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Subject: how much description for a game effect? rss

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dug fromthearth
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for my Viking Raider game I want to introduce special vikings. There is a theme behind each and an explanation for the game effects. I am wondering how much fluff I should put into the rulebook explaining. Just leave the name as the explanation, but in a couple of extra words, or put in a whole sentence explaining it?


Bersker
If a fight (town or defense) roll is a failure, a berserker may be used to re-roll the die. If the roll succeeds treat as a normal success in the fight. The berserker is lost after the fight in addition to any success or fail effects. Only one berserker can be used for a re-roll per fight.

Huscarl
If vikings are lost in a fight, the huscarl may be lost counting as two vikings. A blood price of $4 is paid for the huscarl instead of the normal $2 for a viking.

Navigator
After finding a town, if the player chooses not to attack the town they can sail to the town the navigator knows. Draw a new town immediately and decide whether or not to attack it. The navigator is replaced with a regular viking.

Skald
If the skald is assigned to search for a hoard you can choose this to be a legendary hoard. Before the hoard die is rolled draw a hoard value token, if it is a type of silver draw another, repeat until a non-silver hoard is drawn. The skald is replaced with a regular viking.

Infiltrator
If the infiltrator is assigned to attack a wall you can choose to have one infiltrator attempt to open the gate from the inside. You receive a +4 to your viking count to attack the wall. If you win it counts as a normal victory. If you lose the infiltrator is lost in addition to the normal penalty for losing.
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Ricky Dang
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It depends on how much space you have on the cards. If you can stuff them all there without making me squint, you're gold. Either way, you are going to have to describe it, so if you can shove it on the card and keep it readable, do it. It may also help if you can create some iconography to standardize some action types (like how Netrunner has their "use click to trigger this effect" and reoccurring credits).
 
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Lizzie
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“Fairy tales do not tell children the dragons exist. Children already know that dragons exist. Fairy tales tell children the dragons can be killed.” ― G.K. Chesterton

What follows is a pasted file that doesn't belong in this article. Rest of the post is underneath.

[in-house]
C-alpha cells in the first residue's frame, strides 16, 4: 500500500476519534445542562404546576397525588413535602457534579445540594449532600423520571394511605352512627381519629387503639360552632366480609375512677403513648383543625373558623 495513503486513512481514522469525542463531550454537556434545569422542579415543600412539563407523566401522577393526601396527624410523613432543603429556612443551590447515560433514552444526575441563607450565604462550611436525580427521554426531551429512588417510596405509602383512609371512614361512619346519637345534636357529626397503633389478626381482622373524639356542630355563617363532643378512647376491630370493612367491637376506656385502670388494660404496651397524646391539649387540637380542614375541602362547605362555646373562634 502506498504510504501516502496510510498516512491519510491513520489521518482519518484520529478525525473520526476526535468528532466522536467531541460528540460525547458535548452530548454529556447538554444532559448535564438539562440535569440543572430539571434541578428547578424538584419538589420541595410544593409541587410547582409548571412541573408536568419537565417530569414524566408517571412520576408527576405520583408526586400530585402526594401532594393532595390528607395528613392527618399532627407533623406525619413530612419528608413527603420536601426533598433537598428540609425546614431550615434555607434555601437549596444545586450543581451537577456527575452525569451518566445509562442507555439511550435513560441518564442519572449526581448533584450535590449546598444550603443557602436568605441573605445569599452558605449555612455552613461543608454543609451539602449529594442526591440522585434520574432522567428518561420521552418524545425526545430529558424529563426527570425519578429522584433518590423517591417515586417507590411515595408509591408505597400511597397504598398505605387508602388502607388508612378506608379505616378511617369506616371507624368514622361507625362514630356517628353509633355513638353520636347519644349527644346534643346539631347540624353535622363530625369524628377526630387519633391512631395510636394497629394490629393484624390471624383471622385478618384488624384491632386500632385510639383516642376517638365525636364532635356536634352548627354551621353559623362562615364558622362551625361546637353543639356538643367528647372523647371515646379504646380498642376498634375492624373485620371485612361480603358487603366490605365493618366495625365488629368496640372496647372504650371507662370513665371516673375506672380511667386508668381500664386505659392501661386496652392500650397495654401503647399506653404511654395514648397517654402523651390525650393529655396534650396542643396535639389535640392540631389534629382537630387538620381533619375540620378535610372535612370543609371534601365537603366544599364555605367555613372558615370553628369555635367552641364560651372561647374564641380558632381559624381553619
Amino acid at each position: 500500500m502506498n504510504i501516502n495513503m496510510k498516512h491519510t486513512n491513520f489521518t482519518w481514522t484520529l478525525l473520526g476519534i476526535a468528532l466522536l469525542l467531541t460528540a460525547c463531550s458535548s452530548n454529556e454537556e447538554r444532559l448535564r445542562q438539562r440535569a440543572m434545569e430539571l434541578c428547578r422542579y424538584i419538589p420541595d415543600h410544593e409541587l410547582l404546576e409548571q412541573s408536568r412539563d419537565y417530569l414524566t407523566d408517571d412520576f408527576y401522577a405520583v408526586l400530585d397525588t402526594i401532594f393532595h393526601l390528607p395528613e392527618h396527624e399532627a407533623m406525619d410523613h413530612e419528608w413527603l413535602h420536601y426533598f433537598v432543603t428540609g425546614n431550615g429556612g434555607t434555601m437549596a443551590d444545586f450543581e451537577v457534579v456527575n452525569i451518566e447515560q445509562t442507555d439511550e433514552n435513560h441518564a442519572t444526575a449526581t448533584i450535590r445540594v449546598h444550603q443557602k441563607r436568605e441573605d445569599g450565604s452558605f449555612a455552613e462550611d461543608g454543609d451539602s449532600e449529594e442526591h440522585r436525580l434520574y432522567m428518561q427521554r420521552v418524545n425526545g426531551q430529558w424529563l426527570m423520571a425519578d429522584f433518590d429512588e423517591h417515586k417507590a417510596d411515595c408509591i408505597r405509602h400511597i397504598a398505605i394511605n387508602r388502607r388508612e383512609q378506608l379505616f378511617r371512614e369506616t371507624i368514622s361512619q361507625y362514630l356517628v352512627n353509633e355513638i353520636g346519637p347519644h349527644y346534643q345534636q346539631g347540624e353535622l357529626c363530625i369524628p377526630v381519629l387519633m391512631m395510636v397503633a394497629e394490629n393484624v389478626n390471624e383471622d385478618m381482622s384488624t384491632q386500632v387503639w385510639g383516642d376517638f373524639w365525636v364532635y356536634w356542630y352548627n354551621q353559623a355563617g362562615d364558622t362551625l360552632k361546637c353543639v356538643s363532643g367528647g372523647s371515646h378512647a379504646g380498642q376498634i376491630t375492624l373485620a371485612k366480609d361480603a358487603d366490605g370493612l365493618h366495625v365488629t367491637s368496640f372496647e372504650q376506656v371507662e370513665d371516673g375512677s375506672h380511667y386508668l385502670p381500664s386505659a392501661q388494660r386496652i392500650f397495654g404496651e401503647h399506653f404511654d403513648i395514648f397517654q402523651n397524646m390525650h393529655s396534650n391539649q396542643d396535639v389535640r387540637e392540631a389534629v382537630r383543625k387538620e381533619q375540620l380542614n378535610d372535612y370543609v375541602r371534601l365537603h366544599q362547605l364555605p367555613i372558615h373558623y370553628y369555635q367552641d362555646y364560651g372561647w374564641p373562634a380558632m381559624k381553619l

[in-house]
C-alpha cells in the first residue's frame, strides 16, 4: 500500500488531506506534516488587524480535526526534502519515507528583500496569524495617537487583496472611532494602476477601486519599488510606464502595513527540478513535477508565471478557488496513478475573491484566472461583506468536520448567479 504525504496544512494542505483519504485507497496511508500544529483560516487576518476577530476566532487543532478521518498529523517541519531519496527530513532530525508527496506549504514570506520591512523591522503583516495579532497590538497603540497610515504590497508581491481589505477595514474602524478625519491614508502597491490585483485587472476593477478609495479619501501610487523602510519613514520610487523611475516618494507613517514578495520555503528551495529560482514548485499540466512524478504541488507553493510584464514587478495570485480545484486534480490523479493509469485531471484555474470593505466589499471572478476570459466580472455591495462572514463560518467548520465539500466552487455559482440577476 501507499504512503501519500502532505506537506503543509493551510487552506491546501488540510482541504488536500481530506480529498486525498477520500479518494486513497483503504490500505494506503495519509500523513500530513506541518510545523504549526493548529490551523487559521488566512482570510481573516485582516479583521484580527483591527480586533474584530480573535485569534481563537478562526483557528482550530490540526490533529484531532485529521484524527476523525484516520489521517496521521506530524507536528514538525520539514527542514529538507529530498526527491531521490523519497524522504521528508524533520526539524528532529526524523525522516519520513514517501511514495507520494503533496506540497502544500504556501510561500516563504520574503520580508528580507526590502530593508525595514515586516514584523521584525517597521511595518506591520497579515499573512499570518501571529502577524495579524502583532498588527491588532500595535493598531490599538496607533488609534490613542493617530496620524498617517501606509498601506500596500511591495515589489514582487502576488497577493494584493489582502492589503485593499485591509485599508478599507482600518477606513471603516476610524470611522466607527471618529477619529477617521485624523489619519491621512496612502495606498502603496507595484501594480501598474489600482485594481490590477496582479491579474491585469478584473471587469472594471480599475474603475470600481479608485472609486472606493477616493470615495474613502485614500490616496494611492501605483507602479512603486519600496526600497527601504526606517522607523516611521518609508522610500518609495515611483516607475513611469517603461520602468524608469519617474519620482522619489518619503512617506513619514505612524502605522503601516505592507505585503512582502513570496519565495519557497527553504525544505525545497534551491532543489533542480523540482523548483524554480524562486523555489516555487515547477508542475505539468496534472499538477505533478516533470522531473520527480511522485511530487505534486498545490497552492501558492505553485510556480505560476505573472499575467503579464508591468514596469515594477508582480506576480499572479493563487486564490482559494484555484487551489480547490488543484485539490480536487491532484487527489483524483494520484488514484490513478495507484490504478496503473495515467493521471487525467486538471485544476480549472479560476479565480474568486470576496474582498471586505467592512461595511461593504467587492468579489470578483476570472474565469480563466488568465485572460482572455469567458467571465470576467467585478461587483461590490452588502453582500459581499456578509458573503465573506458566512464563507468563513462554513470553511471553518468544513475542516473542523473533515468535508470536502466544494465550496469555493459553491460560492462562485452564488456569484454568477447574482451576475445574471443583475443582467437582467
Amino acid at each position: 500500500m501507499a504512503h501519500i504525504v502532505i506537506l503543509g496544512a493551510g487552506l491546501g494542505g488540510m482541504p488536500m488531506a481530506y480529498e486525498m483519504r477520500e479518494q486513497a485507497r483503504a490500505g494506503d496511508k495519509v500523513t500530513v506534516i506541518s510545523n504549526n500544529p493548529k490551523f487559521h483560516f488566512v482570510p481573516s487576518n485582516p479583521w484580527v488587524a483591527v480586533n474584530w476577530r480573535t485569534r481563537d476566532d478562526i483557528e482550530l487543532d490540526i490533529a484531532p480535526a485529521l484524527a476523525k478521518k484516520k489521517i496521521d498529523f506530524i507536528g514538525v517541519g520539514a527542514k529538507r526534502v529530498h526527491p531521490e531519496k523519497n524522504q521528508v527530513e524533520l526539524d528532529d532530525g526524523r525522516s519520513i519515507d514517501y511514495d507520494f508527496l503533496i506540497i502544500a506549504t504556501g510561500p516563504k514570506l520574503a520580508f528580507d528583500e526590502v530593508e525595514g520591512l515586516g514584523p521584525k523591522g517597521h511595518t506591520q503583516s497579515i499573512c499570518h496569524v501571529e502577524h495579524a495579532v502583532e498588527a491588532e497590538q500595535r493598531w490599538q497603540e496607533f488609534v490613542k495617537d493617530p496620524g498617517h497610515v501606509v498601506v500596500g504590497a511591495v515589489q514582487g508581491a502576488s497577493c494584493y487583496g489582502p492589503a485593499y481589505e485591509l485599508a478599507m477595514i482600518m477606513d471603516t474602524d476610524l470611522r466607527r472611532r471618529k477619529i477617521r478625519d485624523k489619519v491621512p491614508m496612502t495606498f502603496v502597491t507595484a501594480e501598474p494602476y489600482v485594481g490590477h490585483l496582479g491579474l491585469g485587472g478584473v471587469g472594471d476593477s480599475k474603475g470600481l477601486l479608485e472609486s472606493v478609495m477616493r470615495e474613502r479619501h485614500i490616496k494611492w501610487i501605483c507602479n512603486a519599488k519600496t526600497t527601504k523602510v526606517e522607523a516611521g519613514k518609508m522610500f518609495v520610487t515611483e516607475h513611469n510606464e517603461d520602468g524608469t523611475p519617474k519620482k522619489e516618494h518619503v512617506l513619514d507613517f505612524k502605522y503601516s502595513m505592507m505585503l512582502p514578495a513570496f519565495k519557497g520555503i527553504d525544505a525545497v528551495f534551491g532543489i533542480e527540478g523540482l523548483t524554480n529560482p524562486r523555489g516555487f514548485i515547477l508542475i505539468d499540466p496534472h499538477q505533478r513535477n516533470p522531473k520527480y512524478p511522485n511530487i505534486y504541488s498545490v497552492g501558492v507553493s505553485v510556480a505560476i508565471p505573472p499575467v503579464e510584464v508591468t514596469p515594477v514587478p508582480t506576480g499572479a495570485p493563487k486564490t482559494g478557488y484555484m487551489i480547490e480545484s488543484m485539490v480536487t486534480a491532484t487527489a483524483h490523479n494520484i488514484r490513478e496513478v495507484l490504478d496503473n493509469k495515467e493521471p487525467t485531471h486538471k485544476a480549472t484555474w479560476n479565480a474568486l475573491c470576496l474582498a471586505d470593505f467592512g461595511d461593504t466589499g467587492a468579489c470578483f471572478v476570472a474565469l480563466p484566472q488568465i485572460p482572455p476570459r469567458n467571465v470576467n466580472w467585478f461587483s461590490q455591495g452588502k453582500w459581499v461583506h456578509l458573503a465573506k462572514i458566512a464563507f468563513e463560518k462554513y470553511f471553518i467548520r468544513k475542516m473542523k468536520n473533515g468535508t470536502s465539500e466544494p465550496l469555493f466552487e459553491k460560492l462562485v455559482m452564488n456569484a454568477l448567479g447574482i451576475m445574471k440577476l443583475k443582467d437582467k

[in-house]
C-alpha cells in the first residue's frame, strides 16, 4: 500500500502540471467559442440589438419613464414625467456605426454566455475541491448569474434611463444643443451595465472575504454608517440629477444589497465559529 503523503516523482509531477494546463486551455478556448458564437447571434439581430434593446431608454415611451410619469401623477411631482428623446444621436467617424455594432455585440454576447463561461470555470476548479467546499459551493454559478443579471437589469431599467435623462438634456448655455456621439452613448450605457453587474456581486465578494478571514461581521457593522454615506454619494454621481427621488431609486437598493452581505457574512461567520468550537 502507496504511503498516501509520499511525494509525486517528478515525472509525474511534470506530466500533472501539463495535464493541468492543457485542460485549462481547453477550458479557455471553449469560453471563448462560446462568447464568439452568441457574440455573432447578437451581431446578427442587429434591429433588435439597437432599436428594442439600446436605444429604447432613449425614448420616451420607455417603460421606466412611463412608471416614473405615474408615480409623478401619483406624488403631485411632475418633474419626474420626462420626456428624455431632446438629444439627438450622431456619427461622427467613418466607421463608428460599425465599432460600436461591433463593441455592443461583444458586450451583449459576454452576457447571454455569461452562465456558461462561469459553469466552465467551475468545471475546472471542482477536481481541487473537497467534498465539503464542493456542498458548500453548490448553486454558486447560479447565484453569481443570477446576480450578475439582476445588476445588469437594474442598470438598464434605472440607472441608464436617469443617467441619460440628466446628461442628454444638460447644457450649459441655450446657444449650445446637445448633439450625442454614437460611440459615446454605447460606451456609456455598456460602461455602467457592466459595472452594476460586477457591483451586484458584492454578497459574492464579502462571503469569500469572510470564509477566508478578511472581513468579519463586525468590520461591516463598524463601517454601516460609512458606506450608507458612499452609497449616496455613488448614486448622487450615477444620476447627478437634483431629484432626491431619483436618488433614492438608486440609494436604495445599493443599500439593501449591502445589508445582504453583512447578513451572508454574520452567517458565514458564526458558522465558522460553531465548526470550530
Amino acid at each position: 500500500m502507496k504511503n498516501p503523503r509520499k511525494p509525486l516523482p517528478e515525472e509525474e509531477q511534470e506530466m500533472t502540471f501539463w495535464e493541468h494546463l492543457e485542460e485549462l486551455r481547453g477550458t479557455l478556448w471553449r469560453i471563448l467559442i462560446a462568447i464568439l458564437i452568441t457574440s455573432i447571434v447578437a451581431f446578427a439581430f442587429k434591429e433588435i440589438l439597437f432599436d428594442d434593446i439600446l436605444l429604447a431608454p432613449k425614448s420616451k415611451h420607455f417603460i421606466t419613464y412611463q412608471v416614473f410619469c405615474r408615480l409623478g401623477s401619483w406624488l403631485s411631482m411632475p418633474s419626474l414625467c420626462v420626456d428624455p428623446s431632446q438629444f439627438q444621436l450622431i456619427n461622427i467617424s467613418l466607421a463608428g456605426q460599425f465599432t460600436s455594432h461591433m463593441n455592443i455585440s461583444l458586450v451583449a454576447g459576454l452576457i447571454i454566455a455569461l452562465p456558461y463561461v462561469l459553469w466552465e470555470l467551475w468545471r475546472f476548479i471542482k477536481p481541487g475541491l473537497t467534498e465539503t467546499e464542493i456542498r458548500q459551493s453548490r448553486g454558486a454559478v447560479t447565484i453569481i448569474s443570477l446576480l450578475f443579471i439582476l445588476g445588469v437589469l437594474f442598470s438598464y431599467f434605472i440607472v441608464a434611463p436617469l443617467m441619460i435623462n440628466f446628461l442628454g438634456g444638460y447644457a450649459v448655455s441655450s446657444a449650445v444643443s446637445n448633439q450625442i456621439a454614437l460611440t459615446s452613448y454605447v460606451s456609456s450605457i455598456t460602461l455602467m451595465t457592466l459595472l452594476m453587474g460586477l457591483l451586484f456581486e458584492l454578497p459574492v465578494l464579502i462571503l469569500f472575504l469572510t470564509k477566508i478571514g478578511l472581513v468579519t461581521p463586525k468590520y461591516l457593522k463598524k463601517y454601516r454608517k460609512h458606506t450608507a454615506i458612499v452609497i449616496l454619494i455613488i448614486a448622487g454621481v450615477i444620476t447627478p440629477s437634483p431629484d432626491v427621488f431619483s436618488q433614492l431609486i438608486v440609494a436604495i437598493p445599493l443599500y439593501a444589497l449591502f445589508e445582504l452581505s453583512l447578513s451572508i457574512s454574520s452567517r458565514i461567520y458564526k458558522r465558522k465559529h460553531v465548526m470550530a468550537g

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I like the back stories, but I would recommend separating the fluff (perhaps have it in italic, from the actual effect so people can quickly skim the rules.
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Mark J
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I like to see explanations of things that I am unlikely to be familiar with. If you're talking about cards and there isn't sufficient room on the card, you can always stick it in an appendix in the rule book. I think normally a sentence or two would be sufficient. I wouldn't write a long article on the details and history of the unit type. Something like, "Berserker: Viking soldiers who were trained to work themselves into a frenzy before going into battle. +1 on attack die roll." That sort of thing.

At the very least, such explanations give players a better feel for the game. If I read in the rules that having a framblatz unit with a fleet lets it move one extra space per turn, and I have never heard of a framblatz before, I will likely wonder just what this is supposed to represent. If there are just one or two such mysterious terms in a game, I may look them up -- especially in these Internet days. But if there are a bunch, the game just becomes incomprehensible, a maze of words that may as well be as made-up as "framblatz" to me with effects on the game that just seem random.

Sometimes such explanations may make up for ambiguities in the rules. If the players understand what something represents in real life, they can make better sense of how it's supposed to work in the game.

For example, years ago I bought a car racing game, Speed Circuit, that had a rule for "slipstreaming" that we just didn't understand. They said it let you move an extra space or two but we didn't understand what you had to do to get this bonus. None of us trying to play the game knew what the word "slipstreaming" meant, so we didn't have a clue. There was no Internet back then (I said it was years ago), but we ended up calling the local library and asking them to look it up for us. When they called back and explained it -- if you don't know, slipstreaming is a practice in car racing where you drive close behind another vehicle so that he breaks the air resistance for you -- suddenly the rule made sense.
 
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